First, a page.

In the past month, it has snowed in Los Angeles, Seattle, and Hawaii. This week, a rare snow event closed roads in the Las Vegas area. Here’s why it causes such mayhem.
An unusual snow “storm” struck the Nevada area around Las Vegas creating conditions too much for the Sin City residents to deal with. The light dusting prompted the Nevada Highway Patrol to close Interstate-15 between Jean, Nev. and St. Rose Parkway due to accidents in both directions.
Coincidental to the Las Vegas snowmageddon event, we at BestRide in Metro Boston were lamenting the fact that we only have six inches of snow to test our Jeep Grand Cherokee Trailhawk in this week. Six inches is not really a challenge to a vehicle with a suspension that can raise itself, has all-weather tires, and includes a multi-mode all-wheel-drive system. The causes of many of the problems in Nevada this weekend stem from the fact that most people don’t buy this type of kit in that area.
The reason that snow causes so much mayhem in places like Las Vegas is simple – Nobody is ready for it and nobody stops driving. One fan of BestRide reached out to us and her comments captured the real story very succinctly. Jackie Ferrara is a “survivor” of the Blizzard of ’78 in Boston that paralyzed the city for days. Anyone who lived through that event no longer takes snow for granted and has a winter prep kit inside their own vehicle that would keep the cast of Life Below Zero alive for a week if necessary. Jackie told BestRide, “It’s a good thing today was a holiday. Nobody here has all-season tires, never mind winter tires.”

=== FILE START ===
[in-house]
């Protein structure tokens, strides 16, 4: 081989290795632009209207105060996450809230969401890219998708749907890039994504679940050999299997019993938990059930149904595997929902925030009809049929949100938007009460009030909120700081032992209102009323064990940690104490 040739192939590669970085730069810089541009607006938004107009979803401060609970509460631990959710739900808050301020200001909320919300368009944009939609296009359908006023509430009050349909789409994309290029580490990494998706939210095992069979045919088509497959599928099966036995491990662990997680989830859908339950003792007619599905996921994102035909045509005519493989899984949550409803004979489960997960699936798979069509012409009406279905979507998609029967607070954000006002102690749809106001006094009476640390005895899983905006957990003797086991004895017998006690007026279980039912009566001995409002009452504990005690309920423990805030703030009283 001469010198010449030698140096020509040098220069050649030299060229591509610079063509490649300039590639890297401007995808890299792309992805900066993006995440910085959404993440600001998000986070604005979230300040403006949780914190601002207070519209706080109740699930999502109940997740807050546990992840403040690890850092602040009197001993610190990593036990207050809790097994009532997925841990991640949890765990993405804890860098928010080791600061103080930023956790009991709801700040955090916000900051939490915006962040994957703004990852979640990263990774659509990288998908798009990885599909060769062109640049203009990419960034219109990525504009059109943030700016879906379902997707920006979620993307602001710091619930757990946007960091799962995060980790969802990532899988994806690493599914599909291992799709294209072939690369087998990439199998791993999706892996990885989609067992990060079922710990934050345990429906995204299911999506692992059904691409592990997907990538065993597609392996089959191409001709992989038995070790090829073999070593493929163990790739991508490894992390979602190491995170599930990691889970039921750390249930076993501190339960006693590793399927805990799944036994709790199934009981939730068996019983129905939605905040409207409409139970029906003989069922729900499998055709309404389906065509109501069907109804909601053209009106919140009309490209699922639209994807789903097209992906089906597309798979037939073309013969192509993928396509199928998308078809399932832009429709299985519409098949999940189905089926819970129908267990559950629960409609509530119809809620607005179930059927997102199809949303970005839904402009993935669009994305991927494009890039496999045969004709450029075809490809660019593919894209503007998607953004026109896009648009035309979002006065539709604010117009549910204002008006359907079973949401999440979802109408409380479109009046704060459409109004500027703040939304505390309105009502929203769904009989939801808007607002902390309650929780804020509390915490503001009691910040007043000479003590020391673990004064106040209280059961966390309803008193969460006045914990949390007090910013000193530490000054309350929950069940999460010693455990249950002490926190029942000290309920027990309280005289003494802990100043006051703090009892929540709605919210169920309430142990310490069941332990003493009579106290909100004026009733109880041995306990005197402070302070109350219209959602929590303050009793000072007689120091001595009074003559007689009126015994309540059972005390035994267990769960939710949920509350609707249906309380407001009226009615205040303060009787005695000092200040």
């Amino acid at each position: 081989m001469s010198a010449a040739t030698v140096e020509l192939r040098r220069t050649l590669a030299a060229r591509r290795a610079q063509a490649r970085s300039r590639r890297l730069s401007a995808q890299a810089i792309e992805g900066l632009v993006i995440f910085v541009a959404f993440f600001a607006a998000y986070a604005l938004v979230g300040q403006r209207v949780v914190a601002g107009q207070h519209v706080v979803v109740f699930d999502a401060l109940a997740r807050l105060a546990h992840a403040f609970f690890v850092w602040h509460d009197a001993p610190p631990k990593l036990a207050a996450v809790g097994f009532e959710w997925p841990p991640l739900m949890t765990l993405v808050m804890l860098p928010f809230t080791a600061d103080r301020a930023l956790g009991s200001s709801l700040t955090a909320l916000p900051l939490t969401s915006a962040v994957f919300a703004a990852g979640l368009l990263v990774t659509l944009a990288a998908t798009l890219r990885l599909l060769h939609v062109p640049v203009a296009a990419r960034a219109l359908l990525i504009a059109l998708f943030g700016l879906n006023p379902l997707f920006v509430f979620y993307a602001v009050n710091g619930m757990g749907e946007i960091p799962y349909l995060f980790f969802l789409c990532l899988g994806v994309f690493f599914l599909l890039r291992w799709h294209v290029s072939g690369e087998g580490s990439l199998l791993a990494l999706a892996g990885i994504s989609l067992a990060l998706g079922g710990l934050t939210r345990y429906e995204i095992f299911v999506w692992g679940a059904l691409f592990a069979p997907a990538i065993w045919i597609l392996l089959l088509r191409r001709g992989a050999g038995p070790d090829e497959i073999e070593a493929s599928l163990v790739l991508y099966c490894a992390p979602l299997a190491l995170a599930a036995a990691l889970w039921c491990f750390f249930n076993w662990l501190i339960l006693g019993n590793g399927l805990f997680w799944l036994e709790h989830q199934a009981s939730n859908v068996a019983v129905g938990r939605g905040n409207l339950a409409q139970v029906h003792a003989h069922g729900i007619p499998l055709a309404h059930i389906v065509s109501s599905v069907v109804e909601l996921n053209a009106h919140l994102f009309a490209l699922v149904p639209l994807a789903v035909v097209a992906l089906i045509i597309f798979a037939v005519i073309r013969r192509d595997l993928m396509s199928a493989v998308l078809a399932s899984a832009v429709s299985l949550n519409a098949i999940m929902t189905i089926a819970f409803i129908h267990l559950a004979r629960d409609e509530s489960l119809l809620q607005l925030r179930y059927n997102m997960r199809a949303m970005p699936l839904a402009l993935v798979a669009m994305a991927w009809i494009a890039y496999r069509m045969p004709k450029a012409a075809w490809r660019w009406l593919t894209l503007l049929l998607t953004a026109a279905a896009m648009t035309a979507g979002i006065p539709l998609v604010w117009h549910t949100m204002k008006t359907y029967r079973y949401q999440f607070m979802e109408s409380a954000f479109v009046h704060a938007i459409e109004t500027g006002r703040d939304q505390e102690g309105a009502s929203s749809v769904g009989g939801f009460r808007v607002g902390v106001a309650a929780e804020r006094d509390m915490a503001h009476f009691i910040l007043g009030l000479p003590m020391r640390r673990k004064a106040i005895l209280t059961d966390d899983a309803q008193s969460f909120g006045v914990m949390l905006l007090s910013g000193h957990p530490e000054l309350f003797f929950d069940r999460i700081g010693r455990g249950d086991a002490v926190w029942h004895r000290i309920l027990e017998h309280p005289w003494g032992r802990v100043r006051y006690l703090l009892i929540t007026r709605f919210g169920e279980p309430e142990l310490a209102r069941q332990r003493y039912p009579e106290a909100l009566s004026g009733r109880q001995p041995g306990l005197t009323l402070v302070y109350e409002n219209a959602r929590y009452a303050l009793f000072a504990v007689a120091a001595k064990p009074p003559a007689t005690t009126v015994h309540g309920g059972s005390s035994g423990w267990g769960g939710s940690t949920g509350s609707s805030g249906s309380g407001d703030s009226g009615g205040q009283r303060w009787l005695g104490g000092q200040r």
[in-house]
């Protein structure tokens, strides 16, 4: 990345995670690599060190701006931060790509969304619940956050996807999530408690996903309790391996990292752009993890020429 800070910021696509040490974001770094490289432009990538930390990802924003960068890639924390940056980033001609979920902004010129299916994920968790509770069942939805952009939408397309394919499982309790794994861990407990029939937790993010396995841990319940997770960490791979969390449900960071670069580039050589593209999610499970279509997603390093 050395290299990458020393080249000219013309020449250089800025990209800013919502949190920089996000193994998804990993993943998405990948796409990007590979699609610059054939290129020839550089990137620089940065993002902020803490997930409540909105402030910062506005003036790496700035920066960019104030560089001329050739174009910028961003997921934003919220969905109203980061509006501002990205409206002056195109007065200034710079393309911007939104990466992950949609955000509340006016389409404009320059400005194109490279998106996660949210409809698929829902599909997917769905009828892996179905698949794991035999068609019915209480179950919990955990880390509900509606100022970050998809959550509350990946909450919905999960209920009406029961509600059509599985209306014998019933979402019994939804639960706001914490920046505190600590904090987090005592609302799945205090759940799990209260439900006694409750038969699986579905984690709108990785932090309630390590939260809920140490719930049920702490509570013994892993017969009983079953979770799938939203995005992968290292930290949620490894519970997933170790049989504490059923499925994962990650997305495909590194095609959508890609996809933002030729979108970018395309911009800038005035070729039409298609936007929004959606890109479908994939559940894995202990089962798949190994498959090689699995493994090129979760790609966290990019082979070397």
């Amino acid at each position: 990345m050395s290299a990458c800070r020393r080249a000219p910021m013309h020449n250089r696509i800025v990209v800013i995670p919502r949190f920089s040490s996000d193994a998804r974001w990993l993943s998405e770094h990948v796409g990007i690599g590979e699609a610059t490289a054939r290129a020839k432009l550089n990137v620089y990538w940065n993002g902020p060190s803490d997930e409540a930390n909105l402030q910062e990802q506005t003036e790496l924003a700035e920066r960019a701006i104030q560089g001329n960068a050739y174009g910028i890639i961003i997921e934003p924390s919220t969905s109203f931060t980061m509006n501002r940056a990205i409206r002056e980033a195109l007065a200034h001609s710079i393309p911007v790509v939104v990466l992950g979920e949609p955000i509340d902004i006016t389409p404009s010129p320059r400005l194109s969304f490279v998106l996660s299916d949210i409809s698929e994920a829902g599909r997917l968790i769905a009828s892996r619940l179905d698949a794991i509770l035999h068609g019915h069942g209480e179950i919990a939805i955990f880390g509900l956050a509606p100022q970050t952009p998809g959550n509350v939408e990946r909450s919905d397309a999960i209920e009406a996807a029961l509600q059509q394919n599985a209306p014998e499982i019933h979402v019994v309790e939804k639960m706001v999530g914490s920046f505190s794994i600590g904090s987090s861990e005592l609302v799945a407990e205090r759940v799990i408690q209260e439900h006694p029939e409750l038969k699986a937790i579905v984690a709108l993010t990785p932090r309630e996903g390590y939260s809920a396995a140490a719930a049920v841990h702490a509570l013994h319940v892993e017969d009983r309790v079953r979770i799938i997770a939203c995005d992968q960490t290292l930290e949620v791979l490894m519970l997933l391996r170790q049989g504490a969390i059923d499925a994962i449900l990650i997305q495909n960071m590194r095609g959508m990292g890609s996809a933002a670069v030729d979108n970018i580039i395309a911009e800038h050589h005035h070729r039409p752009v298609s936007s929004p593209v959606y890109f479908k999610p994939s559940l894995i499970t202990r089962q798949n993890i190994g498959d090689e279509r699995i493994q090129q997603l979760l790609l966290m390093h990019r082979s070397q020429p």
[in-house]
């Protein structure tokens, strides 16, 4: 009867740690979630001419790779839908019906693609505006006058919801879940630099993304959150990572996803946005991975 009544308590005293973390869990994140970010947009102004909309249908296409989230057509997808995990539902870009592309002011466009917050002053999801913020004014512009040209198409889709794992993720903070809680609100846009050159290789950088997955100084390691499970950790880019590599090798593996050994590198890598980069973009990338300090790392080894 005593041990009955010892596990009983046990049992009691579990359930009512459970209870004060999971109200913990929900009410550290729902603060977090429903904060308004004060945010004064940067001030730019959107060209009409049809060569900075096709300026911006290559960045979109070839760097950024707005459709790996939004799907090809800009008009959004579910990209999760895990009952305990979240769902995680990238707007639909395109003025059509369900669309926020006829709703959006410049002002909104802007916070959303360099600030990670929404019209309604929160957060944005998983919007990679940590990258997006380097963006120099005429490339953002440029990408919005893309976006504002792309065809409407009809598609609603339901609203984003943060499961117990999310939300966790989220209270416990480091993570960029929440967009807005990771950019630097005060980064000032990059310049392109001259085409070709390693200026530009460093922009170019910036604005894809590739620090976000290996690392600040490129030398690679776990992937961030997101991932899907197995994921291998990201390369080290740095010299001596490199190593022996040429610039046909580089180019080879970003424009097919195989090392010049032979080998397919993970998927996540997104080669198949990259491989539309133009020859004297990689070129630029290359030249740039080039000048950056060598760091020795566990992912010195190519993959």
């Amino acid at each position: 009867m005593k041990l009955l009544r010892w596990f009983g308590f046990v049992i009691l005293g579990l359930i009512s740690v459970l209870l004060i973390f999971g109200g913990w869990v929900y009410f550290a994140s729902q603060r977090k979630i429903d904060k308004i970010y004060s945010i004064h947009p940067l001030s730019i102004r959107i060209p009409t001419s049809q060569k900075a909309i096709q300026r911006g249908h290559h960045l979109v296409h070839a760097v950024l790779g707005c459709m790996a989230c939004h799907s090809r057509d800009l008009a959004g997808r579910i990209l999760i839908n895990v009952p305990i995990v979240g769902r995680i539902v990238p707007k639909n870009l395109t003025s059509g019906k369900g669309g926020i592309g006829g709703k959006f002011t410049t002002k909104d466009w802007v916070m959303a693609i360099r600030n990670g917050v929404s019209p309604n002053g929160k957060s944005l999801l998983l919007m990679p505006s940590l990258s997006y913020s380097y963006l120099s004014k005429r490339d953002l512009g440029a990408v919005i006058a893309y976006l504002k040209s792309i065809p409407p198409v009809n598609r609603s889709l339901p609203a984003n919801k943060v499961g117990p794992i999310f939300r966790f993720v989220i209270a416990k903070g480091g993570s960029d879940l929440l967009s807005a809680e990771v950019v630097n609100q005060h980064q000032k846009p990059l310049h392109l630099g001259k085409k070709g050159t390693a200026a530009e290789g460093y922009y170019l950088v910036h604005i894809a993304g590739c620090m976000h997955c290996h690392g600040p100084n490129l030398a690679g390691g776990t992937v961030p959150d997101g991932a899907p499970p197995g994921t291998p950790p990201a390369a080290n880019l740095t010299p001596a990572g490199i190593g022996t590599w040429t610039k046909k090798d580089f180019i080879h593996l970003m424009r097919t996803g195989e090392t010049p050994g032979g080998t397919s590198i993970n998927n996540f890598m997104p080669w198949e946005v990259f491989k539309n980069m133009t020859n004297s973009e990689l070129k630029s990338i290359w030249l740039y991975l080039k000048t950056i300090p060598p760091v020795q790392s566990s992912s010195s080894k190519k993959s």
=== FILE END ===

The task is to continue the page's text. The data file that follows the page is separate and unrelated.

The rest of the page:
Experienced winter drivers in winter-climate states deal with snow and ice on a daily basis and they know the routine. Leave more time. Drive slowly approaching corners. Top off the washer fluid. Throw your boots and parka in the back seat in case it all goes bad. In areas without regular snow, a dusting can cause things to just grind to a halt. In 2014, a couple of inches of snow in Atlanta causes an 18-hour gridlock traffic jam.
Drivers are also on their own in most places without regular snow. In winter regions of the U.S. snow removal and road surface treatments with chemicals harsh enough to eat iron are taken for granted by drivers. Places like Las Vegas, Atlanta, and Hawaii don’t salt or sand roads because they don’t own the equipment required to do so.